Tired of all the bad news

While we can't deny the difficulites for so many people at home and overseas, it's important to take account of the positives, and to spread the Good News. I don't know who said this but; "No-one ever injured their eyesight by looking on the bright side." Blessings..

Sunday, 25 August 2013

'Ozone Friendly' surroundings at Ards Friary, Co. Donegal

Our Capuchin Friary at Ards, Creeslough, Co. Donegal is situated on the shores of Sheephaven Bay. Below are some scenes from around the friary. See www.ardsfriary.ie for more...

Tuesday, 13 August 2013

Fr. Bonaventure Murphy ofm.cap.

The information about this photo is supplied by Dr. Brian Kirby, Archivist, Capuchin Archives, Capuchin Friary, Church Street, Dublin 7. Ireland. I have blogged this partly in response to a question and replies on Twitter. (impossible to put this in in 140 characters! ) If you join the Capuchin Archives, Ireland on Facebook, you can find out much more about the historical collection at our Provincial Archives. As we approach the 100th anniversary of the Easter rising of 1916 for example, there will be further details of material of historical significance published.

Photographic print of Michael Collins attending a wedding party 

Nov. 1920

20.5 cm x 15 cm (pasted onto card)
Print by Keogh Bros., 124 St. Stephen’s Green, Dublin.

Photographic print of an unidentified family group (possibly a wedding party). Michael Collins is the second person to the left in the back row. Fr. Bonaventure Murphy OFM Cap. is seated at the left of the second row. Collins was Minister for Finance and TD for Cork South in the First Dáil of 1919, Director of Intelligence for the IRA, and member of the Irish delegation during the Anglo-Irish Treaty negotiations. Subsequently, he was both Chairman of the Provisional Government and Commander-in-chief of the National Army. Collins was shot and killed in August 1922, during the Civil War. Fr. Bonaventure, born in Carrignarvar, County Cork, joined the Capuchin Order in 1899.

 Fr. Bonaventure died in the Capuchin Friary in Kilkenny on 26 April 1968.

A reader on Facebook subsequently supplied additional information in relation to the photograph:

The photograph was taken at 16 Airfield Road Dublin, on Monday, 22 Nov. 1920, a day after the Bloody Sunday incident. It was the wedding of Lil Clancy and Michael O’Brien. To the right of Collins is Gearoid O’Sullivan.

The image was posted on the Capuchin Archives, Ireland Facebook page on 2 March 2012.






Monday, 12 August 2013

The Friars on the move...

Today, August 12th 2013 is change over day in the Irish Capuchin province. We had our Provincial Chapter during the first week of July where we elected a new Provincial Minister, and four Counsellors (I am one of them) We went away during mid-July to pray, and to reflect on what the chapter was asking us to do. A big part of the meeting is spent with one eye on the recommendations of the chapter, and forming communities that will best help the vision to become the reality. As the picture on the jigsaw begins to emerge, the Provincial makes phone calls to ask friars to move to new places and to begin new ministries. This is not easy for both parties. We are a small enough Province of friars and we all know each other well. It is hard to ask someone to step out of their comfort zone and begin something new and it is also difficult to hear the call come in and prepare to take a leap of faith.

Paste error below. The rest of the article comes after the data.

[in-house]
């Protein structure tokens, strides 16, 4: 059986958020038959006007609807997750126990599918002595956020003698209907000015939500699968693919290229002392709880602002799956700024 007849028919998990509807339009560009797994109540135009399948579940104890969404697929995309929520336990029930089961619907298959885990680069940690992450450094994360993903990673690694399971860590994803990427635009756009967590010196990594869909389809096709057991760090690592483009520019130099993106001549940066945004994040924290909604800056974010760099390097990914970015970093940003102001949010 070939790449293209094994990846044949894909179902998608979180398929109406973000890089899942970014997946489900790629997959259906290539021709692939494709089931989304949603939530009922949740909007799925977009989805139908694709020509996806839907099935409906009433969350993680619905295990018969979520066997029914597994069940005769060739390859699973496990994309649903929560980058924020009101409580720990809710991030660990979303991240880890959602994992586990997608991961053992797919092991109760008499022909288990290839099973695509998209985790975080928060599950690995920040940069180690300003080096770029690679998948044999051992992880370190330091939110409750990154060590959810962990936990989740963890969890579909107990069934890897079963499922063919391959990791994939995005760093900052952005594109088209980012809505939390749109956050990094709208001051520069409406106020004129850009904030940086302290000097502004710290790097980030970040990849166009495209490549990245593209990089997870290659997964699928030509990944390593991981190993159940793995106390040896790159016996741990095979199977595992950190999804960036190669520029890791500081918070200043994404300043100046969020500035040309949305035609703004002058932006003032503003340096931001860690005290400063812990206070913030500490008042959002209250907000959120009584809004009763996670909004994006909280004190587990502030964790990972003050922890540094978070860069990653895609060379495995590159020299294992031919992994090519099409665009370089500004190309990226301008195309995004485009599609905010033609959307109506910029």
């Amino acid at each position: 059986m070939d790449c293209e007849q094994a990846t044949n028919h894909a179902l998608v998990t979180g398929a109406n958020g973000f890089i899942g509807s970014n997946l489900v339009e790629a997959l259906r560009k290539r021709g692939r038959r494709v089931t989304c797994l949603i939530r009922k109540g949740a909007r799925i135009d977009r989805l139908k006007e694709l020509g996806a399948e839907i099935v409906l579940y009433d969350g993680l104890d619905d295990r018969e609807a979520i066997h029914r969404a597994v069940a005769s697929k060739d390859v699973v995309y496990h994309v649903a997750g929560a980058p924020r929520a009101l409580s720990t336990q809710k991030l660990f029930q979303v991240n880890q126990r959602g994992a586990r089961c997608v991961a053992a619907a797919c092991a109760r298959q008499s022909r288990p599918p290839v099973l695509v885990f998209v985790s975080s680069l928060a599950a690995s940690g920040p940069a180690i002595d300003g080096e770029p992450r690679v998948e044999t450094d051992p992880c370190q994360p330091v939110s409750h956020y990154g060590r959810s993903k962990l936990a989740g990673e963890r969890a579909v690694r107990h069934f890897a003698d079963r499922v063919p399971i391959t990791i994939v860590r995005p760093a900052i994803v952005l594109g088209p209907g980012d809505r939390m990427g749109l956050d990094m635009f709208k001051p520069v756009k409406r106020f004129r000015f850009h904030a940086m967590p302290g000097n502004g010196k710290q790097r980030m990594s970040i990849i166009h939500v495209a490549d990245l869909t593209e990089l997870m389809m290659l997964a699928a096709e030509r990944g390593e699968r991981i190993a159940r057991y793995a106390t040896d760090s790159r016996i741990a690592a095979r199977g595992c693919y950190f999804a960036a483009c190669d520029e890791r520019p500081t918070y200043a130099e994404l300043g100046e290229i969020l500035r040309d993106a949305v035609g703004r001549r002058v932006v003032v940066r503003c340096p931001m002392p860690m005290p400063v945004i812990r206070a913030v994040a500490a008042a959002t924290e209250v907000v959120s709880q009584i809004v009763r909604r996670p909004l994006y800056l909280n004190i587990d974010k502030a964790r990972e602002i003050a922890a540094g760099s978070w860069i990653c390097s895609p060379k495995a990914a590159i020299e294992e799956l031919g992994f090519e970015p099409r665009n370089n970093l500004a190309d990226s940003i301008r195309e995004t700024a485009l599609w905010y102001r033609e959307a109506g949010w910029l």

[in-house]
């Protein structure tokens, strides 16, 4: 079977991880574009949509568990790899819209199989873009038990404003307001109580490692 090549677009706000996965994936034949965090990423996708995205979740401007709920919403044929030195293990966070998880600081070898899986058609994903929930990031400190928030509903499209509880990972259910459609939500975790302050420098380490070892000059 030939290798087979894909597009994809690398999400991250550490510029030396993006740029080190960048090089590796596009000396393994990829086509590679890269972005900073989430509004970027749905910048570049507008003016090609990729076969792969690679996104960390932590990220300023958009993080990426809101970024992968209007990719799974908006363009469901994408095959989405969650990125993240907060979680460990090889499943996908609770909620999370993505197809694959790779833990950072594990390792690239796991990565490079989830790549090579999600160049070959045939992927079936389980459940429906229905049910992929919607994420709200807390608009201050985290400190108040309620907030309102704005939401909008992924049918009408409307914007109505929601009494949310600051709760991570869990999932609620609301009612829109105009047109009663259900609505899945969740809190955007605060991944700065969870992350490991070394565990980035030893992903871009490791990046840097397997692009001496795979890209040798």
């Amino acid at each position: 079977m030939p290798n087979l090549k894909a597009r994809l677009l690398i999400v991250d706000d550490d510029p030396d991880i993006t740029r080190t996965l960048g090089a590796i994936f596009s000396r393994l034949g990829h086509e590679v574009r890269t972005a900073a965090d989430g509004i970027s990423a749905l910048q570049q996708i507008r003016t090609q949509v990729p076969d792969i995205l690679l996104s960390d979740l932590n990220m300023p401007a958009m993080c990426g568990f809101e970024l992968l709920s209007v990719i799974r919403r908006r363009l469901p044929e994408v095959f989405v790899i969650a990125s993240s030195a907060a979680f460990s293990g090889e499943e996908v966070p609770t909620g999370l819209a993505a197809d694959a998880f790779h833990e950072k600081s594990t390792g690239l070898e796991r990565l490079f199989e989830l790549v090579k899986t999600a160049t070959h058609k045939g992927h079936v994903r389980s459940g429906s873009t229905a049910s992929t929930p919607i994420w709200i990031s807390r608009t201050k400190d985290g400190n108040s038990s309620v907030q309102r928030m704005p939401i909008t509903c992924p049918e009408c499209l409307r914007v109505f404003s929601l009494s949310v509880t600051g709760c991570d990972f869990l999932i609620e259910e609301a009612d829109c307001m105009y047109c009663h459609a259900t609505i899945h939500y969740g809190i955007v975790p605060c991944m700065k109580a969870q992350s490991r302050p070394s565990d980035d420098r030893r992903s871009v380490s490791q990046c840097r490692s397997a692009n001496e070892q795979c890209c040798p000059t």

So, today is the day that 50 per cent of the friars are moving to new friaries and appointments. Behind the scenes, a lot of work has been done in preparation for today. For example, friars who are taking up work in a new place will have secured documentation from diocesan bishops, and the relevant organisations (parishes, chaplaincies etc.) Cars and vans are arriving and leaving with belongings. Gone are the days of “Take nothing for your journey, neither staff nor haversack…” Now it's just the laptop, cell phone, and books… what would St. Francis of Assisi say about this 'twenty-first century seraphic logistics'?

Over the years, I’ve seen friars pack their bags and move on. It’s a humbling experience to witness men say yes to whatever the Lord is asking of them. I am mindful on one friar, Fr. Bruno, now gone to God.  A former missionary, he moved from Zambia, where he gave the best years of his life, back to Ireland. He didn’t have great health in the end but he always said ‘yes’ to God.  I was with him when he died and as he waited for death he was quite honest in saying he looked forward to meeting the Lord. He was even excited about it and he smiled all the way into heaven.

By supper time this evening, friars will be settling into their new surrounds. For others, we have been asked to remain for another term. It’s what we professed when we took our vows. No matter what four walls are around us, we try to be faithful to living out the Gospel call of Jesus Christ after the manner of St. Francis.